Chickasaw Nation gears up to host Southeastern Art Show and Market
Release Date: 09.06.2023
By: Chickasaw Nation Media Relations Office
TISHOMINGO, Okla. – Chickasaw Nation Governor Bill Anoatubby’s vision of showcasing Southeastern Indian artists will celebrate its 18th anniversary Oct. 6-7 during Chickasaw Annual Meeting and Festival.
A bevy of artists representing the Five Civilized Tribes – Chickasaw, Cherokee, Choctaw, Muscogee and Seminole – along with other Southeastern Indian tribes will showcase authentic Southeastern Indian art.
Jewelry, fashion, weapons, painting, sculpture and much more will be on display at the Southeastern Art Show and Market (SEASAM) 9 a.m. to 5 p.m. Oct. 6 and from 11 a.m. onward Oct. 7 after Governor Anoatubby delivers his annual State of the Nation Address.
Artists have an allotted area west of the Chickasaw National Capitol Building where they will display their work and visit with patrons, art lovers, tribal citizens and the general public.
SEASAM is a juried show for both youth and adult artists from federally recognized Southeastern Indian tribes. Awards are presented for the very best art at SEASAM representing several differing categories in which artists compete.
In 2022, third-generation Cherokee artist Bryan Waytula took SEASAM Best of Show, following in the footsteps of two master craftsmen and Cherokee Treasures, his grandmother, Betty Scraper-Garner, and mother, Vivian Cottrell.
Many acclaimed Chickasaw artists are expected to show works this year, including master woodworker and artist Richard Thomas who specializes in weaponry; Dustin Mater and his eclectic collection of works that have consistently wowed art lovers; Joanna Underwood Blackburn, a master potter who has also won awards for fashion; Daniel Worcester, whose forged knives and cutlery are in demand from museums to European art collectors, along with many others.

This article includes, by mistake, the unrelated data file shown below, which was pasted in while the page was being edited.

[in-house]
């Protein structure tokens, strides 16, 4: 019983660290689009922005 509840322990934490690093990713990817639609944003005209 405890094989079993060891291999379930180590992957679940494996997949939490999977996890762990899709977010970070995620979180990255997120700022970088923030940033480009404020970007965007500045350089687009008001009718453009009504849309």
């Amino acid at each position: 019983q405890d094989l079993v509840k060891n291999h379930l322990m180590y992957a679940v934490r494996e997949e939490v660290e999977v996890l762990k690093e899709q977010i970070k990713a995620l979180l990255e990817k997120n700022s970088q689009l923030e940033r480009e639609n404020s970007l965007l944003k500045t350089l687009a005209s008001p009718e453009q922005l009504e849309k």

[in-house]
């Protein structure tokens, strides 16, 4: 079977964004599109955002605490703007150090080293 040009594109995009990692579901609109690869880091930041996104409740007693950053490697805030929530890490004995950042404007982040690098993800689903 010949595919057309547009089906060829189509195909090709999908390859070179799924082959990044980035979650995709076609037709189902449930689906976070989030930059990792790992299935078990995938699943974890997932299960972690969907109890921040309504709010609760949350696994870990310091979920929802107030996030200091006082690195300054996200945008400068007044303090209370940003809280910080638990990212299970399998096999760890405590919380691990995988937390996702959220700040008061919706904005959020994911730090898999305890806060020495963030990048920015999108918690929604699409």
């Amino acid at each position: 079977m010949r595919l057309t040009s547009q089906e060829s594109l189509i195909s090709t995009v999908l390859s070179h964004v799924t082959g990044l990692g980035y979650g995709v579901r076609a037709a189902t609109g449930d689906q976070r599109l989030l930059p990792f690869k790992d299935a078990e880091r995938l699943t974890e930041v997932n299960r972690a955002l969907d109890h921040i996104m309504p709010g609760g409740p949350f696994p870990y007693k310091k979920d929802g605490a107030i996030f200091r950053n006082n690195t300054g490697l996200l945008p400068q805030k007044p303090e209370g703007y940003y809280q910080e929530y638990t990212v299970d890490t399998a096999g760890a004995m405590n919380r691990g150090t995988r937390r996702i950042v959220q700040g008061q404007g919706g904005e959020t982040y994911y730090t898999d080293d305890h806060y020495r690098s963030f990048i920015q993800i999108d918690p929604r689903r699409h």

Governor Anoatubby’s vision and determination to see Southeastern Indian art rise to the same level as Southwestern art was enhanced in 2018 when he launched “Visual Voices: Contemporary Chickasaw Art.”
This touring exhibition features 60 works by 15 renowned Chickasaw artists from painters, potters, sculptors, metalsmiths, weavers and more.
Chickasaw artists of “Visual Voices” offer unique, intrinsically Southeastern Indian designs and distinction among today’s contemporary tribal artists, including abstract, experimental, celebratory and thought-provoking art confirming a strong continuation of contemporary Chickasaw art endeavors going into the future.
Chickasaw Annual Meeting and Festival officially kicks off Sept. 29 with a social stickball game and traditional stomp dance at Kullihoma, east of Ada on State Highway 1. A full week of festivities are planned, including the crowning of Chickasaw princesses, the serving of a traditional meal, many cultural demonstrations and, on Oct. 5, the Chickasaw Nation’s cultural evening at the Chickasaw Cultural Center, Sulphur, Oklahoma, where Chickasaws are honored for preserving the tribe’s cultural heritage.
Governor Anoatubby’s State of the Nation Address is set for 9 a.m., Oct. 7, at Aiitafama’ Ishto “large meeting place” on the Chickasaw National Capitol grounds in Tishomingo, Oklahoma.
A complete list of events, locations and schedules will become available online at AnnualMeeting.Chickasaw.net. The event schedule is subject to change.
Follow Chickasaw Nation social media accounts on Facebook, Instagram and X, formerly known as Twitter, for updates.
For more information, call (580) 371-2040 or email Kelcey.Upton@Chickasaw.net